Rarely, if ever, is loss of ballot secrecy discussed by either election officials or news reporters when announcing implementation of combined vote centers.

There is no doubt that the decision to add more combined vote centers will compromise the secrecy of more ballots.


Keeping track of voters on electronic poll books is not an awful idea, providing you have a paper backup system available at the polls to prevent long lines when e-pollbooks malfunction, and providing that the e-pollbook data tables can be exported promptly as public records.

Election slowdowns: A single malfunction in any poll book computer can cause near-shutdown of voting processes by bottlenecking the check-in process.

Public records: The data in electronic poll books provides the list of who can vote and the record for who did vote. This should match the number of votes counted for that location and voter history reports.

E-pollbooks, participating voter list, voter history records: Information contained in e-pollbooks should match the participating voter list and the voter history record. Regardless of whether a county uses paper or electronic poll books, poll book information must be transferred to the permanent voter history file.

When I compared a voter history/participating voter list (Shelby County TN) and the data from its corresponding electronic poll books:

– I found more than a hundred voters who were listed in the e-pollbook as voting in the Republican primary, shown in voter history as voting in the Democratic primary, or vice versa.

– Some votes that appeared in the electronic pollbook never showed up in voter history.

– A promised benefit for e-pollbooks, that they prevent two votes cast with just one voter name, did not appear to be true. I found names recorded as voting both at polls (in the e-pollbook) and absentee (in the absentee list) but these voters are shown as having voted only once in the voter history. This leads to a troubling discovery: Even if multiple votes are put into the system using just one person’s name, the voter history list, from whence comes the participating voter report, records only one vote — allowing election workers complete freedom to insert votes into either voting machines or absentee ballot piles.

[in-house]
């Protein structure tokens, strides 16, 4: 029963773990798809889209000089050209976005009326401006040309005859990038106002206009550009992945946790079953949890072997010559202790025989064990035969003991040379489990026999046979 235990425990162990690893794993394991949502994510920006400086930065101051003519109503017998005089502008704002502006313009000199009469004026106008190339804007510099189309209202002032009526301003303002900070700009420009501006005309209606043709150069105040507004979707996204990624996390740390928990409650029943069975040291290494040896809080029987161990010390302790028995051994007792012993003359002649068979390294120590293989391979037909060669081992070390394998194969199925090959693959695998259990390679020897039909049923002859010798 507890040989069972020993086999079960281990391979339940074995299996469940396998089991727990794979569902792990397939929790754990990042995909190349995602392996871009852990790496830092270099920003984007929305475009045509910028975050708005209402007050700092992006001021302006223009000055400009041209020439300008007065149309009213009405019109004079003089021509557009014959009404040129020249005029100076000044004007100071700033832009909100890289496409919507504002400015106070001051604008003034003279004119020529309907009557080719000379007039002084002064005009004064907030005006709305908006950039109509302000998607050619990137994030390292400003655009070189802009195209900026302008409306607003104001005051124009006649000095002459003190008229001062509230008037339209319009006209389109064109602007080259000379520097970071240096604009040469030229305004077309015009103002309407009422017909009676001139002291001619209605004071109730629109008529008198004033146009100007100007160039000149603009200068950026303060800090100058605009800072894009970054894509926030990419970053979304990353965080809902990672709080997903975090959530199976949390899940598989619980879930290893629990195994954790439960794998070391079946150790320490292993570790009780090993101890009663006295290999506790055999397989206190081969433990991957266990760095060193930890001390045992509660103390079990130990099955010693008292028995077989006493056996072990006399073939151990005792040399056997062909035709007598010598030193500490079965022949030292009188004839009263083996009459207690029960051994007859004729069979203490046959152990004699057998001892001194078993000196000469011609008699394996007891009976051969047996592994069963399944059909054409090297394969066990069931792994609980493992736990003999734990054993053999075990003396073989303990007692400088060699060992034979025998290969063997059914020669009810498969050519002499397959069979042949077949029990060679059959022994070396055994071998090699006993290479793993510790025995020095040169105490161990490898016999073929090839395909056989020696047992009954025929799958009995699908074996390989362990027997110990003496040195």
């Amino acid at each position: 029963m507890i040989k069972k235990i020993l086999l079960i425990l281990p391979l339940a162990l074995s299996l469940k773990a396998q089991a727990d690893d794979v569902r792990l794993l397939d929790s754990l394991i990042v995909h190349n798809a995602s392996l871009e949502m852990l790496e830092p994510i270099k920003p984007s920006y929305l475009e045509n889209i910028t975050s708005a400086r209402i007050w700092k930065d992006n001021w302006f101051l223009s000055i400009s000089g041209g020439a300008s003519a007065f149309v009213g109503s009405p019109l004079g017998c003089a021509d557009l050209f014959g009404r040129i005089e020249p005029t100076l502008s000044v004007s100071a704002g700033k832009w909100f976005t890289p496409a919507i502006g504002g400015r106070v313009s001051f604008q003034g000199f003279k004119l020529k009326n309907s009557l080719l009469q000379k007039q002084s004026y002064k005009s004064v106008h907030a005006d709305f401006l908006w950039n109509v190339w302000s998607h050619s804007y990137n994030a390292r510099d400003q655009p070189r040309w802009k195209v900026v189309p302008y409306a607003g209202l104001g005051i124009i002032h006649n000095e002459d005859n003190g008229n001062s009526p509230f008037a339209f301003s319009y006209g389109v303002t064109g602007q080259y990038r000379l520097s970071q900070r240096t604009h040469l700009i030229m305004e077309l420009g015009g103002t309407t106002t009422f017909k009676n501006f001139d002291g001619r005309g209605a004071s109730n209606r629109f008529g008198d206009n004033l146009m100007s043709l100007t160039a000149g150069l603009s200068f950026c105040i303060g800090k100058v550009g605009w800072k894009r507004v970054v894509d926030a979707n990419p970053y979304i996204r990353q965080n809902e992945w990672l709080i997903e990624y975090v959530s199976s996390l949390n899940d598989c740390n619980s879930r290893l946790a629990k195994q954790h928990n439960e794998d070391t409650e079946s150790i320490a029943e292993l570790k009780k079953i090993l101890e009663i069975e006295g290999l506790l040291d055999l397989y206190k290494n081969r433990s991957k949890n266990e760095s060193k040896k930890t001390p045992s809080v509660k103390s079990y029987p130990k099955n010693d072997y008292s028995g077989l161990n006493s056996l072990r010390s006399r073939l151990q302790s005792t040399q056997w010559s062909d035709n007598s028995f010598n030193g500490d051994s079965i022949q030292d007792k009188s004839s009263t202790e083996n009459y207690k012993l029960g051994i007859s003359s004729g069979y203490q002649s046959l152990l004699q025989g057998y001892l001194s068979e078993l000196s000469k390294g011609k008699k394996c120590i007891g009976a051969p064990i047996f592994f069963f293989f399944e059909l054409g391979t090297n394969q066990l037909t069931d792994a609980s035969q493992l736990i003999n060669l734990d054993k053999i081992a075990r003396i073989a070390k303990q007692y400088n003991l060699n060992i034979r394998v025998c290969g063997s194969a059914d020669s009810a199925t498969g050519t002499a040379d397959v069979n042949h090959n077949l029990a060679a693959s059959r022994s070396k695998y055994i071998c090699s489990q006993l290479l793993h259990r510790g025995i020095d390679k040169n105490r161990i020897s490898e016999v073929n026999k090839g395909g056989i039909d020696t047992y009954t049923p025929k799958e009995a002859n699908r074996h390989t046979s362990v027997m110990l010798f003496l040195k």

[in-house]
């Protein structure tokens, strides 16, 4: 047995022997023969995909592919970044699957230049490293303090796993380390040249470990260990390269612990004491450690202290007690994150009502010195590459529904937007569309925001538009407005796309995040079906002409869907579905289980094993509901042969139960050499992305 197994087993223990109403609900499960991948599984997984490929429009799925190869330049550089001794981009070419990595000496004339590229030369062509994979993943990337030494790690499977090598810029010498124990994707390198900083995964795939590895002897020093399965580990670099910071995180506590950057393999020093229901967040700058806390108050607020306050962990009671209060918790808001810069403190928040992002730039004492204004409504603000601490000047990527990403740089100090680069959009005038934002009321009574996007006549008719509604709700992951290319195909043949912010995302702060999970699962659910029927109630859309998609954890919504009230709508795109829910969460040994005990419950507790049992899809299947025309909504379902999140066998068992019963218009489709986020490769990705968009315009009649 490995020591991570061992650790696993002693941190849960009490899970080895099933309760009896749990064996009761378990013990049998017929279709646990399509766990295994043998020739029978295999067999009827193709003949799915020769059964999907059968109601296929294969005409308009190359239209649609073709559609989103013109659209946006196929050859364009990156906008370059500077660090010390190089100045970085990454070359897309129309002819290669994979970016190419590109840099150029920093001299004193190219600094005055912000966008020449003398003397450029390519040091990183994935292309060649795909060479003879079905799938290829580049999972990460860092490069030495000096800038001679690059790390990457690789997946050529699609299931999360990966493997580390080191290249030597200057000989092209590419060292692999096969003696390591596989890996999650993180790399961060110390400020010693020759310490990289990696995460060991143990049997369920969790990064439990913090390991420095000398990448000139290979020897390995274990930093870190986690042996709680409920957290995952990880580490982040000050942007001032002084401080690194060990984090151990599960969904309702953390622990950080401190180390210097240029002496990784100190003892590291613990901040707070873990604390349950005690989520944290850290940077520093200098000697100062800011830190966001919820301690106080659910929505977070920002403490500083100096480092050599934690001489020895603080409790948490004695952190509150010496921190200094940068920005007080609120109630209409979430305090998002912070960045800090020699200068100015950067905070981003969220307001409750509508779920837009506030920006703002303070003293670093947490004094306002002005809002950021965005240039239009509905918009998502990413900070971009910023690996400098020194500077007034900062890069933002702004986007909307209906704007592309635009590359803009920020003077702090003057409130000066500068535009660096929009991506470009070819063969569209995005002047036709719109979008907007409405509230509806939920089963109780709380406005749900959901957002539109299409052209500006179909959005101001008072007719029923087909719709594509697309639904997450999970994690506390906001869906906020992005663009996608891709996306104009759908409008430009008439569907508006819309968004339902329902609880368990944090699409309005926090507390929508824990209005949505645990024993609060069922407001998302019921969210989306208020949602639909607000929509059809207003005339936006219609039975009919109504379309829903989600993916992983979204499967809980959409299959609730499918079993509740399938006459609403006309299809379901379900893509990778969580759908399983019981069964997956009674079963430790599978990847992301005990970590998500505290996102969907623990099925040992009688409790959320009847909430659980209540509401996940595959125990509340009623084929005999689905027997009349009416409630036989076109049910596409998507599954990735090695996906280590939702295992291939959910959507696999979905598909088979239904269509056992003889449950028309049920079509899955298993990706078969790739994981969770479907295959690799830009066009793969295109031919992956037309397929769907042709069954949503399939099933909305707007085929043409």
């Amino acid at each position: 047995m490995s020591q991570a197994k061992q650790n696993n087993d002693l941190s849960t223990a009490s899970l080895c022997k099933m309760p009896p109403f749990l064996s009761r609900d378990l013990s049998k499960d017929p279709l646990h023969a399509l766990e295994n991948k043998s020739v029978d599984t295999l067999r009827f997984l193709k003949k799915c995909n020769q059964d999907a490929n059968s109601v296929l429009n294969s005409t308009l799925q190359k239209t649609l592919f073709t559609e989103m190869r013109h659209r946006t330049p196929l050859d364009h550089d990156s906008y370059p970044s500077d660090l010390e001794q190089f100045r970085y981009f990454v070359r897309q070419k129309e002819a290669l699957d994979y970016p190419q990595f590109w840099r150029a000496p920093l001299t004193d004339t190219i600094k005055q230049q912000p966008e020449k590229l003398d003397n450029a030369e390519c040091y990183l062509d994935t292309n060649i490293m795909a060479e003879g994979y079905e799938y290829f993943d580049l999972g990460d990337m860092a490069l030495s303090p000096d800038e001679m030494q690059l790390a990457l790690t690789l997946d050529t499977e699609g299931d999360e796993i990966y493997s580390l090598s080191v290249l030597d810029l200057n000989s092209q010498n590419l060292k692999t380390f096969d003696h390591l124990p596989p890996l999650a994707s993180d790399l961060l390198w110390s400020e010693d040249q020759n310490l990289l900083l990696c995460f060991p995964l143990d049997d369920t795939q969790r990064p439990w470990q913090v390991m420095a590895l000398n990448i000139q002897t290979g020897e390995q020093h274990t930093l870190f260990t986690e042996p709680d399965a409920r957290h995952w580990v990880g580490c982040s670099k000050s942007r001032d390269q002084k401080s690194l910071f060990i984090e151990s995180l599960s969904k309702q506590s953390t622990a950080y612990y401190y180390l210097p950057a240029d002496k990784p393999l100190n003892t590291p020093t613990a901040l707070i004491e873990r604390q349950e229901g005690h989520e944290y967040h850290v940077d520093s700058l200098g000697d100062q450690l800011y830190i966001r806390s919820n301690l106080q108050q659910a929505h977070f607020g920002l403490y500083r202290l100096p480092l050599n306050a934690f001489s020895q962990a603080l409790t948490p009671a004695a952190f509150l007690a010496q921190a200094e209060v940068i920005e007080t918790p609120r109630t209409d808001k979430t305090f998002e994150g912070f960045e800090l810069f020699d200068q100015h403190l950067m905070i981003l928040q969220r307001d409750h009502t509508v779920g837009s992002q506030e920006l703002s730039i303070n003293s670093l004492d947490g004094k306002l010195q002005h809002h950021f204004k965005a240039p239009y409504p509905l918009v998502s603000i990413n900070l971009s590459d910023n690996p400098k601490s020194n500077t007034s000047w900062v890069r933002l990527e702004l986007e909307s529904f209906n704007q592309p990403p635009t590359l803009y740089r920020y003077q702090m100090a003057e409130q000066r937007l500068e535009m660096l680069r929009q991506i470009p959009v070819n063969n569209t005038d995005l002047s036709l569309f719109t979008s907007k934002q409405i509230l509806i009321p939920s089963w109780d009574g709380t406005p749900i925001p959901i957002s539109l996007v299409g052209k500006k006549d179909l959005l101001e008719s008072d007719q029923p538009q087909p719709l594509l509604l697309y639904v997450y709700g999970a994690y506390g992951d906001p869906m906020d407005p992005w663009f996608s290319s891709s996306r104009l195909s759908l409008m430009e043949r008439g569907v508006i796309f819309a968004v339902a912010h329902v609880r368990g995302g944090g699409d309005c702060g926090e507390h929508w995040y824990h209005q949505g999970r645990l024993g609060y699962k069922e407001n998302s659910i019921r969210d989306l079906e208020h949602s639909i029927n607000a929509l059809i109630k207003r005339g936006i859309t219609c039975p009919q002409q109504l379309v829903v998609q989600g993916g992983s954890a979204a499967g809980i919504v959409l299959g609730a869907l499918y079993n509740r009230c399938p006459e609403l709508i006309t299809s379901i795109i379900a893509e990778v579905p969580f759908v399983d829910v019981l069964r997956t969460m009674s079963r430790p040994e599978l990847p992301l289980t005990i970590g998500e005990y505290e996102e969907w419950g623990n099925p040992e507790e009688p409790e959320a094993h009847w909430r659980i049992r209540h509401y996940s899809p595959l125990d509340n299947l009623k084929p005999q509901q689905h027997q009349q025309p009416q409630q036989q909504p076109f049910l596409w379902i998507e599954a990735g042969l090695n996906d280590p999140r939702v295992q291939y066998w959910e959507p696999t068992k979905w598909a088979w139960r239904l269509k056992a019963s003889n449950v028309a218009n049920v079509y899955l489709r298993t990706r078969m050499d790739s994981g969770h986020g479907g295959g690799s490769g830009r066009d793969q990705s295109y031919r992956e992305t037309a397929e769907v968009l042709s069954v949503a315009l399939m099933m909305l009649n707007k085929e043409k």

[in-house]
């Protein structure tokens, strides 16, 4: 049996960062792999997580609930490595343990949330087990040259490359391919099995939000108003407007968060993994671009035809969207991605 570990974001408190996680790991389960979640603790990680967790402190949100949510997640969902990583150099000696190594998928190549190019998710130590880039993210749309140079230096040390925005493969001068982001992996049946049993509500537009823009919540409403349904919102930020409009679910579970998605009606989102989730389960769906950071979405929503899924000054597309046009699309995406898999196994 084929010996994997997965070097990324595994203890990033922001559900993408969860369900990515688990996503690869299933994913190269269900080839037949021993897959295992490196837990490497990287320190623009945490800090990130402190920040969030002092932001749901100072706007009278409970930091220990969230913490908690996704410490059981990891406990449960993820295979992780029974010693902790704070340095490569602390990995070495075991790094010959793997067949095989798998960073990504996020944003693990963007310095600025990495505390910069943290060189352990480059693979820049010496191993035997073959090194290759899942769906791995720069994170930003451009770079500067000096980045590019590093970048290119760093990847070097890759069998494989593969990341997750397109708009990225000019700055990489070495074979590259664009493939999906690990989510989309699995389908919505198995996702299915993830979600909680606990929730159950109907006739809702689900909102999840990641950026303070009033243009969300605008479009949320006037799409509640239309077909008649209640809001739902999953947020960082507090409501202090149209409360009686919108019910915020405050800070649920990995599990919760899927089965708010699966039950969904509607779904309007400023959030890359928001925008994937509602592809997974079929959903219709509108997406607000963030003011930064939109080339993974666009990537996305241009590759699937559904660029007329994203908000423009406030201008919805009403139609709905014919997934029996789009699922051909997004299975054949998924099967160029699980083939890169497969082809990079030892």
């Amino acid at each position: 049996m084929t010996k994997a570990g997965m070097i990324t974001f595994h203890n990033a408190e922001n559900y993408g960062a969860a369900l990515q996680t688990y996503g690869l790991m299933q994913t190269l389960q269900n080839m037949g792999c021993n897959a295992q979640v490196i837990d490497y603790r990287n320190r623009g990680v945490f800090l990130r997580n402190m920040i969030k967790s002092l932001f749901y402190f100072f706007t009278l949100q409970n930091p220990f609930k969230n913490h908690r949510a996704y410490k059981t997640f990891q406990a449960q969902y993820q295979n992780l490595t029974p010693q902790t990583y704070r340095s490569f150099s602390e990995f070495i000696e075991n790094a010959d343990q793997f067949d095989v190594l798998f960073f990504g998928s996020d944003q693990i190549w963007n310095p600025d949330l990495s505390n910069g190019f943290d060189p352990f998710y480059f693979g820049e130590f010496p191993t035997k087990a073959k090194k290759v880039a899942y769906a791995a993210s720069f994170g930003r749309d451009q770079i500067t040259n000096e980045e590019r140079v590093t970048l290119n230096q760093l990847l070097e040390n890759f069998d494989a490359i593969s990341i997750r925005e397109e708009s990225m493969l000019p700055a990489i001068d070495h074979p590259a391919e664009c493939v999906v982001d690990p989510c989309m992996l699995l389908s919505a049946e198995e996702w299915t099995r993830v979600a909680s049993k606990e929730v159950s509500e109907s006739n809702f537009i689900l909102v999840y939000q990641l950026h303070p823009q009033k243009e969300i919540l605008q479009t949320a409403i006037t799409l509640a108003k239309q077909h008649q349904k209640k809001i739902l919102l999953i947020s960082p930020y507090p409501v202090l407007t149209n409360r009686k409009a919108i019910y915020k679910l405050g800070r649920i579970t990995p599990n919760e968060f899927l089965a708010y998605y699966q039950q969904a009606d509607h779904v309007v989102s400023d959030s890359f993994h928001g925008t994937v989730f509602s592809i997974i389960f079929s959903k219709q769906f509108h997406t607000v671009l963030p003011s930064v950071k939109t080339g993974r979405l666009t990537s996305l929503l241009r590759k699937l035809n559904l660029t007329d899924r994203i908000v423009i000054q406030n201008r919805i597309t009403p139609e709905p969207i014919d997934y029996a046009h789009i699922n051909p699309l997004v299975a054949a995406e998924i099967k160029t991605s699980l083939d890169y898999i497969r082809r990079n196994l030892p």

E-pollbooks and voter history databases live in two separate programs housed in two different places. If electronic poll books are to be used, careful attention needs to be given to providing data promptly for both pollbooks and voter history; it must be considered to be a public record.

Heads up to West Virginians: Ask for these records and compare e-pollbook data, vote totals, and voter history tables.

It may be legal, it may be a done deal, but it’s not been established that any of the three changes described by County Clerk Mike Goode are wise, nor, in the case of electronic poll books, whether they even work properly.

* * * * *


Election transparency: Election transparency is the public ability to see and verify each essential step in elections, the essential steps being: (1) who can vote (voter list), (2) who did vote (poll list, or participating voter list), (3) counting of the vote, and (4) chain of custody. Reasons for transparency with sources: http://blackboxvoting.org/transparency/
All Black Box Voting stories related to election transparency: http://blackboxvoting.org/category/election-transparency/


  1. Mary Catherine Brooks: Filing period begins today , Wyoming County Report, 1/13/2014, http://www.wycoreport.com/localnews/x1956154016/Filing-period-begins-today



Share This